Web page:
For the flower shaped ones, I first cut out circles with a pastry ring and then used my dough scraper to make 6 equally spaced cuts from the edge towards the centre.
Place the doughnuts on a floured surface and cover them loosely with a clean kitchen towel and allow them to rise for about 30 minutes.
Then heat enough the oil in a pan (or fryer to 185C/ 365F), about 3” deep. I don’t have a fryer or thermometer, but because I have done a lot of deep-frying before, I can gauge the temperature of oil well enough.
Slide the doughnuts, about 3 or 4 at a time, and fry them on both sides till they’re a uniform golden brown. Remember the oil temperature needs to be right. If the temperature is low, the doughnuts will absorb a lot of oil and be greasy. If it is too hot, the doughnuts will turn dark quickly and be uncooked at the centre.
Drain them on paper towels and allow them to cool a bit. Drop them into a paper bag containing cinnamon sugar and shake well to coat the doughnuts with sugar.
Otherwise let them cool completely (about 15 to 20 minutes) before glazing them. This recipe makes about 20 to 25 doughnuts depending on the size and holes.
If you would like to freeze some of your doughnuts, you can do it now before glazing them. Let them cool to room temperature.
Place the doughnuts in a single layer on a baking sheet and place them in the freezer. When they’re completely frozen, put them in a freezer bag and seal well.
Whenever you would like some, remove the doughnuts from the freezer, place them on a sheet and heat them in a 200C (400F) for about 10 minutes. Dust them with sugar, fill them or glaze them, and serve.
Tangy Saffron Cardamom Glaze
(Adapted from Alton Brown’s Doughnut Glaze)
1/4 cup milk
a few threads of saffron
1 tsp fresh lemon juice
2 cups icing sugar
1/2 tsp powdered cardamom
Put the milk in a small pan and warm it over medium heat. Take the pan off the heat, add the saffron threads and let them steep in the milk for about 10 minutes, so that the saffron colours the milk.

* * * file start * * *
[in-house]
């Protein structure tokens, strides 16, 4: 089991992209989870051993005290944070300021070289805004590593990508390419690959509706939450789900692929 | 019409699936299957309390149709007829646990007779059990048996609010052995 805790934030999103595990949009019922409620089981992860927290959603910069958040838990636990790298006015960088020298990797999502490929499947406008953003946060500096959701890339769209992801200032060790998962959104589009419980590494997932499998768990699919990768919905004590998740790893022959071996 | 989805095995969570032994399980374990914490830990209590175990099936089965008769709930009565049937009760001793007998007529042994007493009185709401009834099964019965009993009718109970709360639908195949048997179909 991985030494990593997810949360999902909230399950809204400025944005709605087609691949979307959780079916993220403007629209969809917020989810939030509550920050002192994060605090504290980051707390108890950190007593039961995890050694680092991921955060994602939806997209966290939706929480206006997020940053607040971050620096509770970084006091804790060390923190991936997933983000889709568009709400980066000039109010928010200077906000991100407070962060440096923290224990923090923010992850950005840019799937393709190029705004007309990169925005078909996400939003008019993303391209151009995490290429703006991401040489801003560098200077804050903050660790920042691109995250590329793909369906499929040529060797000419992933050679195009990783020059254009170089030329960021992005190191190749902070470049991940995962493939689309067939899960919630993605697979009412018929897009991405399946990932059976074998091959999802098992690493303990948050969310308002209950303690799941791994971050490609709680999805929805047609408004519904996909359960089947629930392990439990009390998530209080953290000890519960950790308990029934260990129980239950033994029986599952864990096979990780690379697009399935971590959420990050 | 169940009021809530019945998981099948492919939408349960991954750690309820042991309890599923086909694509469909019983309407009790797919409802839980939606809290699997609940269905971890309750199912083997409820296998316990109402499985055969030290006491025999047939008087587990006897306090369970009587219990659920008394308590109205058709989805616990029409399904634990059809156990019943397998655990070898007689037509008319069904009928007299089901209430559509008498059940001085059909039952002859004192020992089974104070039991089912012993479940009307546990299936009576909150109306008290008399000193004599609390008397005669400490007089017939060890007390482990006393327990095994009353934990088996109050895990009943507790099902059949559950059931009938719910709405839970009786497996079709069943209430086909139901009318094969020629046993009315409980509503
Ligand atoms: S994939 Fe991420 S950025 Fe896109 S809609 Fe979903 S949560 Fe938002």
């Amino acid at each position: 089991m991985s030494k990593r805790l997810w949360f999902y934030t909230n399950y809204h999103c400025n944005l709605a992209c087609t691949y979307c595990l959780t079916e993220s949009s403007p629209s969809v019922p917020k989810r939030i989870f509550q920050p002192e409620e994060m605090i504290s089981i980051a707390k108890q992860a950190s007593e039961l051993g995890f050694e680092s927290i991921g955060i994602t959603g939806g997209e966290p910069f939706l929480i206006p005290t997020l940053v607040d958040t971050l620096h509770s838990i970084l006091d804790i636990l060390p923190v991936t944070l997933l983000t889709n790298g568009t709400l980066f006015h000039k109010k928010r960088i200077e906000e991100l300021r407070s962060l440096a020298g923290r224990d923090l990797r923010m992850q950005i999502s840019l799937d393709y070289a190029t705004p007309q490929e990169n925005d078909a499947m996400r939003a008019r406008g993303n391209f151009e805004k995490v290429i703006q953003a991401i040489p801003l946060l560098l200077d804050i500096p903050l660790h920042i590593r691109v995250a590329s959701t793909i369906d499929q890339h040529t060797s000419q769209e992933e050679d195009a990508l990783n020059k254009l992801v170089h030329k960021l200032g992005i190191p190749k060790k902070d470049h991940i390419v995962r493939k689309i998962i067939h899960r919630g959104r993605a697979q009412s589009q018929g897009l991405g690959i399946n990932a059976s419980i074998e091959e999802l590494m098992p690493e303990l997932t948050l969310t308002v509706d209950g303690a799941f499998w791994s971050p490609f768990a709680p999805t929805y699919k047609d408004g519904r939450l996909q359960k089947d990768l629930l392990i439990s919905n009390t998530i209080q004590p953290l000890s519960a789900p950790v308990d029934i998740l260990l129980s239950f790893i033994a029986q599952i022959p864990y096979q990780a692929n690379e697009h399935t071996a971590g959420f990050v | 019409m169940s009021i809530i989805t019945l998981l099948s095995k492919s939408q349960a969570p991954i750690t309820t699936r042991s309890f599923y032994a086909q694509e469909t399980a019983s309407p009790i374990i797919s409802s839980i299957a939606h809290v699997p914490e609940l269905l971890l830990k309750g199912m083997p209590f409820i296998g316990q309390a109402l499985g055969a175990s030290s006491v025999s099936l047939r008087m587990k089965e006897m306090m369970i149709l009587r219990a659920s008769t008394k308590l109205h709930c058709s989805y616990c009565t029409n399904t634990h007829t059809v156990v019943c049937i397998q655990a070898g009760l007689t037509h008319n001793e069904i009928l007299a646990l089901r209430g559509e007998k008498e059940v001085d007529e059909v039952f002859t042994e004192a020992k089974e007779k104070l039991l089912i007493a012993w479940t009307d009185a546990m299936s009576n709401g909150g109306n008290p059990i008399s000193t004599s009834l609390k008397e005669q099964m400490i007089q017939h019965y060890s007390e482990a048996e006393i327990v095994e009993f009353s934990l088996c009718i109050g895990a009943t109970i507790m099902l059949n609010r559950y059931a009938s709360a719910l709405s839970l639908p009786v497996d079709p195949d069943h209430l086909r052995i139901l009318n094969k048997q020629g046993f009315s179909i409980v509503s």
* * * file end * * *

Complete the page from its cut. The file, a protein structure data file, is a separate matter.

Put the pan back on medium heat, and heat the milk till it is warm again. Add the icing sugar and whisk well. Add the lemon juice and whisk again till the glaze is smooth. If you feel the glaze is a bit on the thinner side, add a little more icing sugar and whisk it in. Take the pan off the heat and place over a bowl of warm water.
Working quickly with one at a time, dip one side of the doughnuts in the glaze. Place on a rack positioned over a cookie sheet, for about 10 mintes till the glaze sets.
This recipe should be enough to glaze about 20 doughnuts, depending on the size.
(Adapted from Alton Brown’s Chocolate Glaze)
1/4 cup unsalted butter
1/4 cup whole milk, warmed
1 tbsp honey
2 teaspoons vanilla extract
¾ to 1 cup chopped bittersweet chocolate
1/2 tsp instant coffee powder
1 1/2 cups icing sugar
Put the butter, milk, honey and vanilla in a pan, over medium and stir until the butter has melted. Turn down the heat to low and add the chocolate and the coffee powder. Whisk until the chocolate has melted. Take the pan off the heat and add the icing sugar. Whisk until smooth. Place the pan over warm water and dip the doughnuts, one at a time in the chocolate glaze. Place the glazed doughnuts on a rack over a cookie sheet for about 30 minutes for the glaze to set.
This recipe makes enough chocolate glaze for about 20 doughnuts depending on the size. You can store this glaze in an airtight container for a few days and use it to drizzle over cookies or pancakes. Just warm it over warm water first.
The doughnuts I made using the original Alton Brown recipe (with 4.5 tsps of yeast) were a little too soft and they tasted and smelt very strongly of yeast.
Once I reduced the yeast, the doughnuts turned out light with great texture and taste. One other thing I liked about these doughnuts is that they’re not sweet at all, so they’re just right when glazed.
If you like yeasted doughnuts, I would recommend this recipe if you haven't tried it yet.
We like our doughnuts best, lightly dusted with sugar or cinnamon sugar but I decided to experiment with one sugar glaze and a chocolate glaze.
The combination of saffron, cardamom and the tang from the lemon made this sugar glaze out of this world, so much so that I’m quite pleased with this “experiment” of mine.
As for the chocolate glaze, I thought it was very good. I cut down on the sugar and increased the chocolate and the glaze was like chocolate ganache. I don’t like chocolate glazes where you can feel/ taste the icing sugar on your tongue so I really liked this particular glaze. Of course, it didn’t quite set like the sugar glaze but that wasn’t a problem for me.
And since I know you haven't had your fill of doughnuts yet, let's go get some more!